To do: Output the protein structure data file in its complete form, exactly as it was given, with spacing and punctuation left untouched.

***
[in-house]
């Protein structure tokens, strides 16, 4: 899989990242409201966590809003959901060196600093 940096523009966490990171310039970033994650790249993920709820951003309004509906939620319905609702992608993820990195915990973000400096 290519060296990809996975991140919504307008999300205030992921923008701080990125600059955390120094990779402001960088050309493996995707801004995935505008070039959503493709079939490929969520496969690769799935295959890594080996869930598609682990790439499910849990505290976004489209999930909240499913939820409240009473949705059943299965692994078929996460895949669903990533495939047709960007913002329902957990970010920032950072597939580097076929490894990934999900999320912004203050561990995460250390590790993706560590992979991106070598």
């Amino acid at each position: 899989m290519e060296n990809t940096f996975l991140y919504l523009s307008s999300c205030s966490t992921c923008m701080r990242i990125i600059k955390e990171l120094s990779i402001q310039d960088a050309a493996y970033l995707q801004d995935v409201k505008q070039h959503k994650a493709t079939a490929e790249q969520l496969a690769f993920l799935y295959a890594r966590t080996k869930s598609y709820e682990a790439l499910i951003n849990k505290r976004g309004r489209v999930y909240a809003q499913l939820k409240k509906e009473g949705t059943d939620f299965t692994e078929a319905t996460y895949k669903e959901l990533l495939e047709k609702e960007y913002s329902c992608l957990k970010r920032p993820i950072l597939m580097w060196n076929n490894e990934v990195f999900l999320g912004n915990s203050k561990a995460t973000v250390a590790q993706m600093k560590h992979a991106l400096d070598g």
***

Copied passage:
[in-house]
């Protein structure tokens, strides 16, 4: 899989990242409201966590809003959901060196600093 940096523009966490990171310039970033994650790249993920709820951003309004509906939620319905609702992608993820990195915990973000400096 290519060296990809996975991140919504307008999300205030992921923008701080990125600059955390120094990779402001960088050309493996995707801004995935505008070039959503493709079939490929969520496969690769799935295959890594080996869930598609682990790439499910849990505290976004489209999930909240499913939820409240009473949705059943299965692994078929996460895949669903990533495939047709960007913002329902957990970010920032950072597939580097076929490894990934999900999320912004203050561990995460250390590790993706560590992979991106070598």
């Amino acid at each position: 899989m290519e060296n990809t940096f996975l991140y919504l523009s307008s999300c205030s966490t992921c923008m701080r990242i990125i600059k955390e990171l120094s990779i402001q310039d960088a050309a493996y970033l995707q801004d995935v409201k505008q070039h959503k994650a493709t079939a490929e790249q969520l496969a690769f993920l799935y295959a890594r966590t080996k869930s598609y709820e682990a790439l499910i951003n849990k505290r976004g309004r489209v999930y909240a809003q499913l939820k409240k509906e009473g949705t059943d939620f299965t692994e078929a319905t996460y895949k669903e959901l990533l495939e047709k609702e960007y913002s329902c992608l957990k970010r920032p993820i950072l597939m580097w060196n076929n490894e990934v990195f999900l999320g912004n915990s203050k561990a995460t973000v250390a590790q993706m600093k560590h992979a991106l400096d070598g």